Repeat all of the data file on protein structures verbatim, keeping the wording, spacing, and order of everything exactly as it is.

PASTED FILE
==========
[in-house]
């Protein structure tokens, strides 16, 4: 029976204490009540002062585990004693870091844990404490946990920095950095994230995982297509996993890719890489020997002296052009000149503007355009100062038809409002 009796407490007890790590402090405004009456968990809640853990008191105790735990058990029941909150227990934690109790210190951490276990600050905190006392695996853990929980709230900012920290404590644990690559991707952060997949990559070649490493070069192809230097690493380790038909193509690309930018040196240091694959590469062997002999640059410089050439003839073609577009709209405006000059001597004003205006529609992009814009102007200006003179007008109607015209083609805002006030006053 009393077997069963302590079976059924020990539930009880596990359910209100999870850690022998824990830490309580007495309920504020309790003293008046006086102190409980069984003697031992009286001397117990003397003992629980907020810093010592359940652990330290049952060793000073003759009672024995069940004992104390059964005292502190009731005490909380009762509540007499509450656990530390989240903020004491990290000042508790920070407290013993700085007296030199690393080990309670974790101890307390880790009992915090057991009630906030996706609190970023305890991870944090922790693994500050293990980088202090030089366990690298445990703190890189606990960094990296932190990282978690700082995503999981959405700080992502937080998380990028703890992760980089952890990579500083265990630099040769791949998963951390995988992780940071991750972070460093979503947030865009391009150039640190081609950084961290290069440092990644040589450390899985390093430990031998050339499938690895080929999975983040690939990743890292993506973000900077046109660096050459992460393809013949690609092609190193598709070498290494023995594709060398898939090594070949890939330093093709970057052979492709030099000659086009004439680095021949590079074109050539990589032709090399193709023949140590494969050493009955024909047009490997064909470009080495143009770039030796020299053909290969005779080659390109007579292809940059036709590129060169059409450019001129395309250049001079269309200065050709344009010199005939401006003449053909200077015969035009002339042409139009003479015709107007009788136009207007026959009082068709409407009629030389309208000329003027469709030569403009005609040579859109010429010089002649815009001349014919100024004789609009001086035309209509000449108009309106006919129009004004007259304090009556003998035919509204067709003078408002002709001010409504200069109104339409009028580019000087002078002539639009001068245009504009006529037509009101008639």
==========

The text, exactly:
[in-house]
């Protein structure tokens, strides 16, 4: 029976204490009540002062585990004693870091844990404490946990920095950095994230995982297509996993890719890489020997002296052009000149503007355009100062038809409002 009796407490007890790590402090405004009456968990809640853990008191105790735990058990029941909150227990934690109790210190951490276990600050905190006392695996853990929980709230900012920290404590644990690559991707952060997949990559070649490493070069192809230097690493380790038909193509690309930018040196240091694959590469062997002999640059410089050439003839073609577009709209405006000059001597004003205006529609992009814009102007200006003179007008109607015209083609805002006030006053 009393077997069963302590079976059924020990539930009880596990359910209100999870850690022998824990830490309580007495309920504020309790003293008046006086102190409980069984003697031992009286001397117990003397003992629980907020810093010592359940652990330290049952060793000073003759009672024995069940004992104390059964005292502190009731005490909380009762509540007499509450656990530390989240903020004491990290000042508790920070407290013993700085007296030199690393080990309670974790101890307390880790009992915090057991009630906030996706609190970023305890991870944090922790693994500050293990980088202090030089366990690298445990703190890189606990960094990296932190990282978690700082995503999981959405700080992502937080998380990028703890992760980089952890990579500083265990630099040769791949998963951390995988992780940071991750972070460093979503947030865009391009150039640190081609950084961290290069440092990644040589450390899985390093430990031998050339499938690895080929999975983040690939990743890292993506973000900077046109660096050459992460393809013949690609092609190193598709070498290494023995594709060398898939090594070949890939330093093709970057052979492709030099000659086009004439680095021949590079074109050539990589032709090399193709023949140590494969050493009955024909047009490997064909470009080495143009770039030796020299053909290969005779080659390109007579292809940059036709590129060169059409450019001129395309250049001079269309200065050709344009010199005939401006003449053909200077015969035009002339042409139009003479015709107007009788136009207007026959009082068709409407009629030389309208000329003027469709030569403009005609040579859109010429010089002649815009001349014919100024004789609009001086035309209509000449108009309106006919129009004004007259304090009556003998035919509204067709003078408002002709001010409504200069109104339409009028580019000087002078002539639009001068245009504009006529037509009101008639």